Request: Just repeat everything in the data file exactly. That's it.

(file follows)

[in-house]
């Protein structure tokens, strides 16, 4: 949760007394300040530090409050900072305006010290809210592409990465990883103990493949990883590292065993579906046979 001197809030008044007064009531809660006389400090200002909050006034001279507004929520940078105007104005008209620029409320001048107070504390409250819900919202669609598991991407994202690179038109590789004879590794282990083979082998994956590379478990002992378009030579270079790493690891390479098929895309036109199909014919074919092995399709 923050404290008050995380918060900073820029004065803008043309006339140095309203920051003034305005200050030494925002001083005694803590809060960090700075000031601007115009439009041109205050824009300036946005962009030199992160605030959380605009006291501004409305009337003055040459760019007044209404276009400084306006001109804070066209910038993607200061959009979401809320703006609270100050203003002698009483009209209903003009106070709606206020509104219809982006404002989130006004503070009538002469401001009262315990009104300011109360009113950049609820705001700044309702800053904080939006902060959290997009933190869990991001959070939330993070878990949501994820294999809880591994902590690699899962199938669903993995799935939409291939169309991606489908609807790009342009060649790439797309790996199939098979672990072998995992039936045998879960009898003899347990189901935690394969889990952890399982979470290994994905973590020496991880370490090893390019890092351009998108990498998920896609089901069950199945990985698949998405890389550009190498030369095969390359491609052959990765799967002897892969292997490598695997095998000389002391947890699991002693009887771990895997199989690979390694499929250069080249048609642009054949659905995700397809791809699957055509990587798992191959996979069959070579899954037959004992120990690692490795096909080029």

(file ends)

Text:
[in-house]
């Protein structure tokens, strides 16, 4: 949760007394300040530090409050900072305006010290809210592409990465990883103990493949990883590292065993579906046979 001197809030008044007064009531809660006389400090200002909050006034001279507004929520940078105007104005008209620029409320001048107070504390409250819900919202669609598991991407994202690179038109590789004879590794282990083979082998994956590379478990002992378009030579270079790493690891390479098929895309036109199909014919074919092995399709 923050404290008050995380918060900073820029004065803008043309006339140095309203920051003034305005200050030494925002001083005694803590809060960090700075000031601007115009439009041109205050824009300036946005962009030199992160605030959380605009006291501004409305009337003055040459760019007044209404276009400084306006001109804070066209910038993607200061959009979401809320703006609270100050203003002698009483009209209903003009106070709606206020509104219809982006404002989130006004503070009538002469401001009262315990009104300011109360009113950049609820705001700044309702800053904080939006902060959290997009933190869990991001959070939330993070878990949501994820294999809880591994902590690699899962199938669903993995799935939409291939169309991606489908609807790009342009060649790439797309790996199939098979672990072998995992039936045998879960009898003899347990189901935690394969889990952890399982979470290994994905973590020496991880370490090893390019890092351009998108990498998920896609089901069950199945990985698949998405890389550009190498030369095969390359491609052959990765799967002897892969292997490598695997095998000389002391947890699991002693009887771990895997199989690979390694499929250069080249048609642009054949659905995700397809791809699957055509990587798992191959996979069959070579899954037959004992120990690692490795096909080029």